A sermon by Randy Hyde, Pastor, Pulaski Heights Baptist Church, Little Rock, Ar.

January 26, 2014

Psalm 27:1-9; 1 Corinthians 1:10-18

As I have mentioned before, after living on the east side of the big river for more than two decades we returned home to our native state in 1993. I had accepted the call of the First Baptist Church in Trumann, about fifteen or so miles southeast of Jonesboro. It was only forty-five minutes from my hometown of Paragould. But still, after being gone so many years, it felt strange to be back in the land of our roots.

We had lived, for the most part of those twenty-two years, in urban areas: Louisville, Kentucky; Nashville, Tennessee; Baltimore, Maryland; Tampa Bay, Florida; Atlanta, Georgia. So, once again living in a small town brought back memories, but it definitely felt different. Living back home was taking some getting used to.

I quickly rediscovered the locals’ love affair with pickup trucks. I’ve never owned one myself because a truck just doesn’t fit my lifestyle. And I’ve noted something else as well. If you have a pickup, everybody either wants to borrow it or they want you to help them haul furniture. Just ask Paul Bruns or Chuck Gardner. So, I’ve stayed away from pickup trucks. But most of the men in my church in Trumann drove them.

Shortly after going to Trumann, a contingent of youth and adults from our church drove up to the Hardy area to the Spring River for a canoe trip. I had done it before with other church groups, and considered canoeing to be work and not recreation, but we went anyway if for no other reason than it gave us the opportunity to get to know our new friends and fellow church members.

They loaded us up, along with some other folk who were not in our group, in a large van that would hold twenty-or-so people, and we headed upriver to the drop-off area. Along the way, a man from the other group spoke to the driver. “How do you like your Ford truck?” He was referring to the large vehicle that was transporting us. “I love it,” said the driver, who was obviously the owner of the canoe service. “It serves our purposes very reliably, and we’re quite happy with it.”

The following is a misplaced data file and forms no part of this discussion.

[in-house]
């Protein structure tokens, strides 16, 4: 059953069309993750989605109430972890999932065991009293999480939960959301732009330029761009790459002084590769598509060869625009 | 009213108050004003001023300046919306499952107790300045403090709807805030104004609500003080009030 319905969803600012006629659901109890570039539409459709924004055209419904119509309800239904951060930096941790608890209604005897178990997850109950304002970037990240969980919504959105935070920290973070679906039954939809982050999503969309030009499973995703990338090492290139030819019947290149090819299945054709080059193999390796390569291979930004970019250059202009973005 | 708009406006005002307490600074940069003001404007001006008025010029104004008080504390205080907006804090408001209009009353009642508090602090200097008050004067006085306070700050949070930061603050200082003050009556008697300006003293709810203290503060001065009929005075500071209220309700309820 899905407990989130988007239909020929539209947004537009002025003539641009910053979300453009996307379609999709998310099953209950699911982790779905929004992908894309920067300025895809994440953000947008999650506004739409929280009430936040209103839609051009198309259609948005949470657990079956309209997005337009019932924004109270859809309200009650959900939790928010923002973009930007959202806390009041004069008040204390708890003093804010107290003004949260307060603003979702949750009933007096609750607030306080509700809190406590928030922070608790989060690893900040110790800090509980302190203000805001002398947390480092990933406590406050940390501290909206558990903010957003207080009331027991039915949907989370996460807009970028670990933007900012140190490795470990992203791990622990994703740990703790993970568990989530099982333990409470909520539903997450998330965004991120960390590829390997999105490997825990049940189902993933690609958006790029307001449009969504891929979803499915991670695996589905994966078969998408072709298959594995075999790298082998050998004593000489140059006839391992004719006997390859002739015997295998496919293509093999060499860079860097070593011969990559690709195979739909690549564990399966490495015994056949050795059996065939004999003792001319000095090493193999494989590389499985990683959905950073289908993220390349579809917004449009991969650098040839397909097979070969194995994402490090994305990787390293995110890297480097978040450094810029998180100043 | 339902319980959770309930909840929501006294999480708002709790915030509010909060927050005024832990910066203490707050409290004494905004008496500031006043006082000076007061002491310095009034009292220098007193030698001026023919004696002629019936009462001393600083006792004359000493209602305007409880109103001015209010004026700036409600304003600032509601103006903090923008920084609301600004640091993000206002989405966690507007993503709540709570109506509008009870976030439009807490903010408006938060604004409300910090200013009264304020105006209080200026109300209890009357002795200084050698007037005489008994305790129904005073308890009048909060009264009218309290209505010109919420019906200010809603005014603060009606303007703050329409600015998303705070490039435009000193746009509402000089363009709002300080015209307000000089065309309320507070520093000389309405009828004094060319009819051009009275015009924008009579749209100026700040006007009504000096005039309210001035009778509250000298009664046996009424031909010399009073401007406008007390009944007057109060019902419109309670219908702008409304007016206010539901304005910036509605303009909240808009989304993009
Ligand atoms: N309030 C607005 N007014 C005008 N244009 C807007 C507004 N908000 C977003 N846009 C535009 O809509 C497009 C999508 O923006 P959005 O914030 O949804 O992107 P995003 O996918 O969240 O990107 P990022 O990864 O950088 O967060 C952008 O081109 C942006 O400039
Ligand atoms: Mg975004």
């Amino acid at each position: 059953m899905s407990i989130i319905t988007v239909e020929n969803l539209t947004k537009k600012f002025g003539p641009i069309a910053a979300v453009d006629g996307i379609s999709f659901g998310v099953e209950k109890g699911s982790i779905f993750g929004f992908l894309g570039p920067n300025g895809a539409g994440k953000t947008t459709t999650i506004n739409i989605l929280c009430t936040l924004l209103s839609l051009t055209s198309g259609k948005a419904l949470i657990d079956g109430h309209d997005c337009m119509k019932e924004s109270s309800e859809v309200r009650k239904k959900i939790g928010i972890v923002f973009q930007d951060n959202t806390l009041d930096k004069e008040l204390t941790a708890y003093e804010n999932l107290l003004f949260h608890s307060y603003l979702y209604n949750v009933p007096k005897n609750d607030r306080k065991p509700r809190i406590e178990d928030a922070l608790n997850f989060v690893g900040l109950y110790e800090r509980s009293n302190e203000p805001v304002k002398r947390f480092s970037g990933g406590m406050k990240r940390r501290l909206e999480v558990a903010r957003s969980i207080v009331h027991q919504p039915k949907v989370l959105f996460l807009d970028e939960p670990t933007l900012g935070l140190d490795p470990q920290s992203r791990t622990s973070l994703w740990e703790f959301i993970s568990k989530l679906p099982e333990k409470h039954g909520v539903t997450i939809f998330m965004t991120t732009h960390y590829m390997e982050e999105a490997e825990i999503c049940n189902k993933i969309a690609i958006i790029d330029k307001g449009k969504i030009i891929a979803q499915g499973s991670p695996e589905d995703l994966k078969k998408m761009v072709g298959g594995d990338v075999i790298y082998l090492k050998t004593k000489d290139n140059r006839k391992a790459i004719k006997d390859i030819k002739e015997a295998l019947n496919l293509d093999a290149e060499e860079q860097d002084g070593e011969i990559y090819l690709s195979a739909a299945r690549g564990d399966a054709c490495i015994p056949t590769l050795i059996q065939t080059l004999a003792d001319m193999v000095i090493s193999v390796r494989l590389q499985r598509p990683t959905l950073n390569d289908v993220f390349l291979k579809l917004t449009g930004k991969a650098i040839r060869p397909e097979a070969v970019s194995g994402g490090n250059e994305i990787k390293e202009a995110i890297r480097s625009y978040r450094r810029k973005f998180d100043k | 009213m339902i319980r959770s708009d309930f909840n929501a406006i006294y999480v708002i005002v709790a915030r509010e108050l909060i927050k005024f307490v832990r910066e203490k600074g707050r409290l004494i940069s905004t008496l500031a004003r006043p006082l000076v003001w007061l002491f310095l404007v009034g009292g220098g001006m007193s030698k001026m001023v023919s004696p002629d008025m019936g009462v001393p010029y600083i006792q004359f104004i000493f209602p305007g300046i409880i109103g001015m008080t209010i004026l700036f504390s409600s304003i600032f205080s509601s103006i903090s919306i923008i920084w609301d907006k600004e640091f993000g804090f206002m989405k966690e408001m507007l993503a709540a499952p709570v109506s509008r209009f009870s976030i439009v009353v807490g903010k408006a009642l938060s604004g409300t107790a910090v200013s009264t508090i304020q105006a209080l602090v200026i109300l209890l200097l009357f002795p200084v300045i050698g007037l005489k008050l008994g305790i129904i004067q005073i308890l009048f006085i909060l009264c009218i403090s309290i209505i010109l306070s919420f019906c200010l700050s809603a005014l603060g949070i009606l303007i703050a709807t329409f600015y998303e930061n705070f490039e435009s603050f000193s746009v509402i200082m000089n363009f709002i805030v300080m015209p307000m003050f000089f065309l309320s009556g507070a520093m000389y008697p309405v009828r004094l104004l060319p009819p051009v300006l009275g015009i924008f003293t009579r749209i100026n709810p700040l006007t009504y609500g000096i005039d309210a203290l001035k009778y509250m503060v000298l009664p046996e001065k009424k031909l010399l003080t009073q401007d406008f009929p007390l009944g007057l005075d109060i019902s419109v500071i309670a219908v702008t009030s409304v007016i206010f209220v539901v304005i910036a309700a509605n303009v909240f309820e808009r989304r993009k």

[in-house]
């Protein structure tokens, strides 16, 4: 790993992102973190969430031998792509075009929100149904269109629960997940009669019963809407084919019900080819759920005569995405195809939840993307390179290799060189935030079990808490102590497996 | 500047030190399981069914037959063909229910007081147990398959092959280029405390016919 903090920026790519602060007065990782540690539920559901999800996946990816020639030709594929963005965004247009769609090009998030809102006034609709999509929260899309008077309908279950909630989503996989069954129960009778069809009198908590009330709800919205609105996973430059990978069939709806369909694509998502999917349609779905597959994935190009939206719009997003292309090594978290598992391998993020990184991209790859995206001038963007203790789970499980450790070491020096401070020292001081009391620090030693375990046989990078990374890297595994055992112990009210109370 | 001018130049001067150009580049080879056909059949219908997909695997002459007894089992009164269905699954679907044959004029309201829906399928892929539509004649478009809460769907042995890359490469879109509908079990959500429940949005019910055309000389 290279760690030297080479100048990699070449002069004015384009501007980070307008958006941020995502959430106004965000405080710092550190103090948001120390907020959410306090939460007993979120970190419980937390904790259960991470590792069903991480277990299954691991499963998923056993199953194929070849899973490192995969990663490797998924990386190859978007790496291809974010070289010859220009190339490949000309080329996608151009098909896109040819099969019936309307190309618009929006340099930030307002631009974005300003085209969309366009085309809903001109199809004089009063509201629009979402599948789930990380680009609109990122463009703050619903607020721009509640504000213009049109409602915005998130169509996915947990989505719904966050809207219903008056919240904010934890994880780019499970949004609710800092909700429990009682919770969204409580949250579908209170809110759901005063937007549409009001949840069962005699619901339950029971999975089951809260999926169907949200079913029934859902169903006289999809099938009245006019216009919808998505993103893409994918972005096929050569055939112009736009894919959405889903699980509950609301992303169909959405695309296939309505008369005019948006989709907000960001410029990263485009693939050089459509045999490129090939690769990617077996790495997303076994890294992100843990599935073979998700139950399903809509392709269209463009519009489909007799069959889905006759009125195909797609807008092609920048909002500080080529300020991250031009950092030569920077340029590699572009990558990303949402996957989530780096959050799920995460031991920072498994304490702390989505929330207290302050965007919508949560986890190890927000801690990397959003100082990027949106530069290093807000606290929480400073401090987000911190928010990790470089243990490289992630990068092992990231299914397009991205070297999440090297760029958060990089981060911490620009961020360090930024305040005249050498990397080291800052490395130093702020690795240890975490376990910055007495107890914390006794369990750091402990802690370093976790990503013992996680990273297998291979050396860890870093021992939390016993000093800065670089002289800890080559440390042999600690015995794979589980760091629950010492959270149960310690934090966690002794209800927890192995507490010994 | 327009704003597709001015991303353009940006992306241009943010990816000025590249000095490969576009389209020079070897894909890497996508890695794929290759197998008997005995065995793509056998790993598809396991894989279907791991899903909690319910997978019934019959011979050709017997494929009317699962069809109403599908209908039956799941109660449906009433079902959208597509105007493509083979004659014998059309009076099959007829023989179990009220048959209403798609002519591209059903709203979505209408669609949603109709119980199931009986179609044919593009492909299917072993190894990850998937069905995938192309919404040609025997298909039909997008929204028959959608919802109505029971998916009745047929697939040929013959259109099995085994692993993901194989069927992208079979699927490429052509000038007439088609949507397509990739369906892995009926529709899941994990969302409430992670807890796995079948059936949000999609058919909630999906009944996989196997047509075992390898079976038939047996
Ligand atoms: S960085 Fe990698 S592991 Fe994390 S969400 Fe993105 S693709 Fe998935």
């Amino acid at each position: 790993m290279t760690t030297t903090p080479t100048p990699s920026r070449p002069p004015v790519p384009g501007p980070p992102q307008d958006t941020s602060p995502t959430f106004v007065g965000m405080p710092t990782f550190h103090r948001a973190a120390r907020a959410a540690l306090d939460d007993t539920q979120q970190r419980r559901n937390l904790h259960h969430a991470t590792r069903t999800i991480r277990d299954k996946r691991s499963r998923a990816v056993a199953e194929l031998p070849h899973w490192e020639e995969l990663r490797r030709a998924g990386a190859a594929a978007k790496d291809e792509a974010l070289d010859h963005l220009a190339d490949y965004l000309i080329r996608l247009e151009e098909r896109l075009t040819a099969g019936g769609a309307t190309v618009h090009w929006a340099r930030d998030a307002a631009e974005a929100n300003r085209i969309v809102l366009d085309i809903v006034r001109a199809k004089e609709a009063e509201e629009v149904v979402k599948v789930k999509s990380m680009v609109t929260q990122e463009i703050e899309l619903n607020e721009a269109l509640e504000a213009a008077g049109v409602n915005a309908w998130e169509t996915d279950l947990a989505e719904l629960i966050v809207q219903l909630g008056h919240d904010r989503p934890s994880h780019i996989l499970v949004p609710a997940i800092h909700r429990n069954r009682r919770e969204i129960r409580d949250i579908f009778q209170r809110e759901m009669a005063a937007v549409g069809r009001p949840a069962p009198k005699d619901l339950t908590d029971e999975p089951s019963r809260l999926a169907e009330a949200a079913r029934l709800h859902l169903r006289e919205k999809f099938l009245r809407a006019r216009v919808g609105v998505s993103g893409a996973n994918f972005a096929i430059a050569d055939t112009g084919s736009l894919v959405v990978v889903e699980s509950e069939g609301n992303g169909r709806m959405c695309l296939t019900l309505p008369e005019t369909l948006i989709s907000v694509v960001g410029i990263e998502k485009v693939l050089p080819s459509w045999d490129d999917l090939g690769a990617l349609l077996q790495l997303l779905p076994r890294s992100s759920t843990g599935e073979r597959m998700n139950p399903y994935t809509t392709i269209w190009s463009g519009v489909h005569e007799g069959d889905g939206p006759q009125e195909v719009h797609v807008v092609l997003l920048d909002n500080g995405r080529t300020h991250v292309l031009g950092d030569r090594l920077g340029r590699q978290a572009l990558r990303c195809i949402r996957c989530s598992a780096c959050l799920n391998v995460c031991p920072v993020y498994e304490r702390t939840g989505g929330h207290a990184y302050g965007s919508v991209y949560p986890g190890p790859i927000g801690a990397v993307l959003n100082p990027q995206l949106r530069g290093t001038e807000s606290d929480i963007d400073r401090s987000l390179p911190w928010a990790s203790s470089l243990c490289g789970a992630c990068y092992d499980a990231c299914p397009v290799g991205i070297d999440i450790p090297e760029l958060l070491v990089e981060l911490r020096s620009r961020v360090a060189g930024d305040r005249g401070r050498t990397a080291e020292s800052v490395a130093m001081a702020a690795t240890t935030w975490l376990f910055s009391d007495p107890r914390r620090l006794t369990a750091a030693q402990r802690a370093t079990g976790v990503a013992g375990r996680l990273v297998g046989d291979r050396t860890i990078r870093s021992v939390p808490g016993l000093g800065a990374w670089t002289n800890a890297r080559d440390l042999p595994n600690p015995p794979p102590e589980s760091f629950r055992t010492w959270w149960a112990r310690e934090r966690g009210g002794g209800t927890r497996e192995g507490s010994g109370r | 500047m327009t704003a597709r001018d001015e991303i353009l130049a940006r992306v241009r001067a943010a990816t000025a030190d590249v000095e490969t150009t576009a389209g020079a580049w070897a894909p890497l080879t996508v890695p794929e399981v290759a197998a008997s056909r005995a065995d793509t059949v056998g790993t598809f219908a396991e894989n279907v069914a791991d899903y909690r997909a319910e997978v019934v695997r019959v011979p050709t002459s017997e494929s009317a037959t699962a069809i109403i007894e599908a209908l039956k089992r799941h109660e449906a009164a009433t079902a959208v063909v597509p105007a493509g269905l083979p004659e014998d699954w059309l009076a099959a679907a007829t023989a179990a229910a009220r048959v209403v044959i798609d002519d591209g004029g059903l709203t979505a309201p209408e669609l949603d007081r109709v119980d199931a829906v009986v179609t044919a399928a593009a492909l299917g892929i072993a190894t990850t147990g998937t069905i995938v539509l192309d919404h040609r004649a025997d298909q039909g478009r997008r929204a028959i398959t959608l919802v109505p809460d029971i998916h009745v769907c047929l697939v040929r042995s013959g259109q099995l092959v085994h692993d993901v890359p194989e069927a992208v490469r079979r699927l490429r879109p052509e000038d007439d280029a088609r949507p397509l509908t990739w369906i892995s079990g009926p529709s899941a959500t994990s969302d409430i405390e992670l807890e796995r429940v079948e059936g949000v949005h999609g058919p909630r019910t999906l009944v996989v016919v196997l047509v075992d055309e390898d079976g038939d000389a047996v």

Trying to be friendly, I responded, “One thing I’ve noticed since coming back to Arkansas. When it comes to trucks, you’re either a Ford man or a Chevy man. It seems to me that you’re either one or the other, and would never the cross the line. When it comes to driving a truck around here, loyalty to the brand is the name of the game.” Whereupon, Gaylon Henley from our church said,  “Well I’ll tell you one thing right now. I wouldn’t have a Ford truck if you paid me. As far as I’m concerned, a Chevy is the only kind to have.”

Uh oh. The man who had asked the question turned to Gaylon and said with somewhat clinched teeth, “I sell Ford trucks.”

Okay, Gaylon, what are you going to do now? Without batting an eye, he said to the truck salesman, “You know why I wouldn’t buy a Ford truck? Why, you just can’t wear one of them ‘thangs,’ out and I like to trade trucks every two to three years. That’s why I drive a Chevy!”

After the laughter died down he turned to me and whispered, “Got out of that one, didn’t I?”

It doesn’t take much to find one’s self in a disagreement, does it? There were certainly disagreements in the church at Corinth, and they weren’t so easy to get out of as was the one Gaylon Henley started that day near the Spring River. In fact, the situation had gotten so bad that one of the members, a woman named Chloe, dispatched her messengers, her “people,” to go to Ephesus and tell Paul about it. The quarrels were tearing the church apart, and evidently Chloe thought Paul might be able to address the problems, help them re-focus their energy and purpose, and bring them back together again.

Could Chloe’s messengers convince Paul to come back to Corinth personally and work with the different divisions within the congregation, to persuade them to reconcile their differences? That might have been their motive. Of course, Paul might have been in jail. That was the case much of the time, so it would have been impossible for him to return. He had been promising to come back and visit his Corinthian friends. Would he do it now?